Psychology is the science behind or the study of the mind and behavior. One of the main goals of applied psychology is to benefit society. A huge component of psychology is the drawing of commonalities, making generalizations, and identifying patterns in human behavior, including stimulus and response, environment and conditioning, as well as genetics. These, and many other components are brought together and examined, most often, for the purpose of behavioral change.
Counseling, as in, the practice of behavioral assessment through discussion, observation, treatment, and follow-up, is the easiest and most immediate method for bringing about behavioral change. An example can be drawn by comparing psychology to psychiatry. A psychiatrist might attempt to bring about emotional and behavioral stability by prescribing an anti-depressant, then following up to determine the drug's benefits versus its side effects.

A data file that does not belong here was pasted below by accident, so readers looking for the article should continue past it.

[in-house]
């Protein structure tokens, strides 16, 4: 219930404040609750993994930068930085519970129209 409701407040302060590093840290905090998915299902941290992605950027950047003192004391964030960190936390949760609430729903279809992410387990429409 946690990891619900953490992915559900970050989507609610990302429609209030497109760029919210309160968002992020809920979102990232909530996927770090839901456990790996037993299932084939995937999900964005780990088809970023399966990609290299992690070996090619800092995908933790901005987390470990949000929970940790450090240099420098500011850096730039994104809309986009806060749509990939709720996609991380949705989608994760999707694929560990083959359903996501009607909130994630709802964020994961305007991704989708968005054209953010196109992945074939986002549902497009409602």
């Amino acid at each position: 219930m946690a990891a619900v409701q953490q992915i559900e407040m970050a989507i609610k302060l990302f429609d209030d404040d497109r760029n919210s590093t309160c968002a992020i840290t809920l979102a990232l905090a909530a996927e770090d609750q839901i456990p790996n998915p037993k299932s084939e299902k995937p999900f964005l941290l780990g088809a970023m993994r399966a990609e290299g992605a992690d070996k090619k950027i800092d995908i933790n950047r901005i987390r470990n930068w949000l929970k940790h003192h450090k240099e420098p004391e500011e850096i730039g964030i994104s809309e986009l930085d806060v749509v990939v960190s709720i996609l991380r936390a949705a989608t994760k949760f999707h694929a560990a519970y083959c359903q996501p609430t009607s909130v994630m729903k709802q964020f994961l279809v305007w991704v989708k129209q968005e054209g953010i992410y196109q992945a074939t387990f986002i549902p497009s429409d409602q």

A psychologist, or counselor, on the other hand, is going to treat the patient through one of several modes of behavioral therapy. Rather than providing a drug, a counselor provides ideas, highlights behavioral choices, and directs patients through a course of self-reflection as a method of improving mental health. In some cases, the end result for the the psychiatrist and the psychologist might be the same. However, without the counseling aspect, the psychologist would likely have no results at all.